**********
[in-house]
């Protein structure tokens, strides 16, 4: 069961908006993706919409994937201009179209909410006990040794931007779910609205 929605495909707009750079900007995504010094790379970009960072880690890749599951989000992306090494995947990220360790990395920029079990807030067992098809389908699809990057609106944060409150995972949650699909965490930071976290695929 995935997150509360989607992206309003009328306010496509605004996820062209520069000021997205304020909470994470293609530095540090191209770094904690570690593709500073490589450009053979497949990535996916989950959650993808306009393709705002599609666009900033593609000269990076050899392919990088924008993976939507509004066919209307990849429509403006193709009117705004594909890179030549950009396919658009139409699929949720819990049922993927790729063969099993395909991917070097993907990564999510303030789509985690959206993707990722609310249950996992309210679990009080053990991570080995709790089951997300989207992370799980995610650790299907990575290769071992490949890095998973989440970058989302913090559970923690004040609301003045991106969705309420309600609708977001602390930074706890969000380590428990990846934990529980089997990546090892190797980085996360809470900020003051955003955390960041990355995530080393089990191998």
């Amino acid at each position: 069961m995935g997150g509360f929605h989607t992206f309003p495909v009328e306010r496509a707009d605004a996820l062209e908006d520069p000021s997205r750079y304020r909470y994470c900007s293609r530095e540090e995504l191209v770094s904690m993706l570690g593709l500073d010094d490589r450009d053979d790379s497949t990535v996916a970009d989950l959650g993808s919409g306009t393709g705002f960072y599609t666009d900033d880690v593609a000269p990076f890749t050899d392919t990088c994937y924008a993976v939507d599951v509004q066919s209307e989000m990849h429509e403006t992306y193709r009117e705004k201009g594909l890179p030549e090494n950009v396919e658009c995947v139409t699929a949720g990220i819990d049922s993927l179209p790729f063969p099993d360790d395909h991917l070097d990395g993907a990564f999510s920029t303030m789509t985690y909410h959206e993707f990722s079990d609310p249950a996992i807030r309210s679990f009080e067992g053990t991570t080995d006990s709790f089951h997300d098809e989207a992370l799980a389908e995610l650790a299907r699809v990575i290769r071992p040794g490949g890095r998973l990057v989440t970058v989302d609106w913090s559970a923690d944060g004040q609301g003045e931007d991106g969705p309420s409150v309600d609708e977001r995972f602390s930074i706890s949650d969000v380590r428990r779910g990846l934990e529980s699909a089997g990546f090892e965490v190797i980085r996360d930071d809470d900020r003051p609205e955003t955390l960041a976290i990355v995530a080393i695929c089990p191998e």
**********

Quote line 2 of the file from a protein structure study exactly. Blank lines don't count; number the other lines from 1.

């Protein structure tokens, strides 16, 4: 069961908006993706919409994937201009179209909410006990040794931007779910609205 929605495909707009750079900007995504010094790379970009960072880690890749599951989000992306090494995947990220360790990395920029079990807030067992098809389908699809990057609106944060409150995972949650699909965490930071976290695929 995935997150509360989607992206309003009328306010496509605004996820062209520069000021997205304020909470994470293609530095540090191209770094904690570690593709500073490589450009053979497949990535996916989950959650993808306009393709705002599609666009900033593609000269990076050899392919990088924008993976939507509004066919209307990849429509403006193709009117705004594909890179030549950009396919658009139409699929949720819990049922993927790729063969099993395909991917070097993907990564999510303030789509985690959206993707990722609310249950996992309210679990009080053990991570080995709790089951997300989207992370799980995610650790299907990575290769071992490949890095998973989440970058989302913090559970923690004040609301003045991106969705309420309600609708977001602390930074706890969000380590428990990846934990529980089997990546090892190797980085996360809470900020003051955003955390960041990355995530080393089990191998």